First thing I did was order a replacement lug nut and a tube of super lube through the garage at work. On the way home I picked up a can of rust-oleum.

I may be a little over cautious but I did not like the rough edges left on the hats by my removal attempts. So I knocked off the rough edges with steel wool cleaned them up then put the rustoleum on them.

Pic #3 of this post shows where I messed up on day 2. I didn't remove the melted plastic from the subframe and I let it cool and harden for 24hrs. After scraping it off and using some steel wool to remove the oem adhesive I took some measurements. Out of respect for the vendors and sponsors on here I'm not going to share them sorry but I have them incase I decide to go with delrin bushings I can have a friend make then for me.

Due to the scratches caused by scraping out the plastic I sprayed some rust-oleum in the subframe hole.

Then I put the hats on the bolts and put them in a few turns to hold the subframe up while I repeated the process on the passenger side.

Now I have the subframe bushings removed and the hats and holes prepped for the install of the BMR polyurethane bushings.
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Stainless Power Longtube headers, off road mids, stock H pipe, flowmaster mufflers, Vararam tune model intake, NightFury cam, and 91 octane email tune from Dynosteve @ rdpmotorsport.com. 473 rwhp and 430 ft. Lbs. @3,235 ft elevation.

Last edited by mar10; 02-06-2016 at 01:12 AM.
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Old 02-06-2016, 01:18 AM   #8
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Day 3 cont.:

I decided to move on to the differential bushings before tightening up the subframe. The instructions say to note the orientation of the bolts and nuts holding the diff to the cradle. My passenger side has the bolt to the rear and the drivers side has the bolt to the front. I loosened them up but didn't pull them out yet and called it a day.

So far I have 4.5 hrs invested tops and that's really going slow and taking my time. Not bad for working on jack stands. I haven't gotten to a point where I got angry. So far in my opinion this is going more smooth than my headers install.
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Stainless Power Longtube headers, off road mids, stock H pipe, flowmaster mufflers, Vararam tune model intake, NightFury cam, and 91 octane email tune from Dynosteve @ rdpmotorsport.com. 473 rwhp and 430 ft. Lbs. @3,235 ft elevation.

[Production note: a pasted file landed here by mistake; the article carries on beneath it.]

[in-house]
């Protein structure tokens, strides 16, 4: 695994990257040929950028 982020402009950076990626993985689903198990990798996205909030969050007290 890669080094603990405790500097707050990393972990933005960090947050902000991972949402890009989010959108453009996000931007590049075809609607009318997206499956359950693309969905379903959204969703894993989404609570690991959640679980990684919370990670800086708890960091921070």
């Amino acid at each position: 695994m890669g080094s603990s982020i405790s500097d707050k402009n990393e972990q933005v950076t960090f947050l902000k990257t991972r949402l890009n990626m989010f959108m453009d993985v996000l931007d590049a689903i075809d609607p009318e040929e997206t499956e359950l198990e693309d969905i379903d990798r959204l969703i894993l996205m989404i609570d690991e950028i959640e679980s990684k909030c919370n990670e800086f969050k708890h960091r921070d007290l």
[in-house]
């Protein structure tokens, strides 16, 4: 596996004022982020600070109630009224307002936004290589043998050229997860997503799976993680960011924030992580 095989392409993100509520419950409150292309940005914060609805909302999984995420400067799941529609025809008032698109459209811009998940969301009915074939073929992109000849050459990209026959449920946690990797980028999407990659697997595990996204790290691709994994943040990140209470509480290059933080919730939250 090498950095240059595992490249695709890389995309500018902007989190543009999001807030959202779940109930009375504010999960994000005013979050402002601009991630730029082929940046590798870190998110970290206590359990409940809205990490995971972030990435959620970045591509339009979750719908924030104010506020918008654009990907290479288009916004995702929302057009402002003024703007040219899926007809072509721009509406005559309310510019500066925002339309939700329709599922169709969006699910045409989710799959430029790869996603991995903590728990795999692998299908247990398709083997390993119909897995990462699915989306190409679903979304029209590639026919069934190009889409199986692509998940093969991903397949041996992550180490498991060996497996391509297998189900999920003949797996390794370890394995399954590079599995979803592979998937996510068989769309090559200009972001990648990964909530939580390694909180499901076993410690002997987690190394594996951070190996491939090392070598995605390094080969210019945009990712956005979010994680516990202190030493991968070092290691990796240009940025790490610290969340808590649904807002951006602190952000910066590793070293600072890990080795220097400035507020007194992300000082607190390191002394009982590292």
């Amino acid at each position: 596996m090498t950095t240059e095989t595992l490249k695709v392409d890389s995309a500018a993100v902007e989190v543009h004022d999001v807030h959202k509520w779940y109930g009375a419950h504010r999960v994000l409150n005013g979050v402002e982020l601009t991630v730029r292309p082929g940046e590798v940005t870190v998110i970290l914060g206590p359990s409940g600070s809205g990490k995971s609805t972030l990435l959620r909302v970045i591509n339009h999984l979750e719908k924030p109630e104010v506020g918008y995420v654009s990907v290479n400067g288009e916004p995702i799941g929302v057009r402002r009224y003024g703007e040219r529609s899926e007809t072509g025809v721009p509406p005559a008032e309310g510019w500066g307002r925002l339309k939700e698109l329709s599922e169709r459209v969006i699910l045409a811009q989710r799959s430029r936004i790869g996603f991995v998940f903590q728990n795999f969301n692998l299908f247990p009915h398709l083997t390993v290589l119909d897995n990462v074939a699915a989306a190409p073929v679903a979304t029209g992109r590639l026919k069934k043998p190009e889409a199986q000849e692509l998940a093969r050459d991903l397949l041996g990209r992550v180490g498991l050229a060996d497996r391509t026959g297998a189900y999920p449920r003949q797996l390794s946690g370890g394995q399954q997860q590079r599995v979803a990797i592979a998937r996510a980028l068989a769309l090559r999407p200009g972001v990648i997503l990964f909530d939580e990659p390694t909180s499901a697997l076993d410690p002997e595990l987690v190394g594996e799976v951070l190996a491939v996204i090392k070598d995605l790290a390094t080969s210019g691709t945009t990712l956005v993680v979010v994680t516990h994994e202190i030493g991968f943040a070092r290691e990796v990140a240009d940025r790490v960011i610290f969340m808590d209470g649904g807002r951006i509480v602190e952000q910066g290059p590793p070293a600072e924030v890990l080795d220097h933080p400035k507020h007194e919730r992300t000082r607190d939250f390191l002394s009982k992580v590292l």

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Old 02-06-2016, 10:57 PM   #9
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Day 4:
Sorry I spent today wrenching on my wife's Tahoe dealing with an oil consumption issue. I'll get back to the camaro tomorrow hopefully.
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Old 02-07-2016, 01:42 AM   #10
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Can you measure the diameter of the cradle alignment pins ? I am going to make a aluminum disk with a slot so it can just be slid over the pin... Thanks!
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Old 02-07-2016, 12:14 PM   #11
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I'm still working on my wife's Tahoe . But the top of the alignment pin diameter was just slightly bigger than an inch at 1.02". The reason I couldn't fit the socket in was I didn't feel comfortable lowering the cradle low enough to get a big enough gap between the bushing and the pin. Make sure you get the diameter big enough because the alignment pin is tapered.It may fit the bottom fine but once you put weight on it the piece your using could get stuck.
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Old 02-08-2016, 09:53 AM   #12
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Good Write Up. The one thing about Heat is that I have been told by some customers that the Rubber Vulcanized & got harder with heat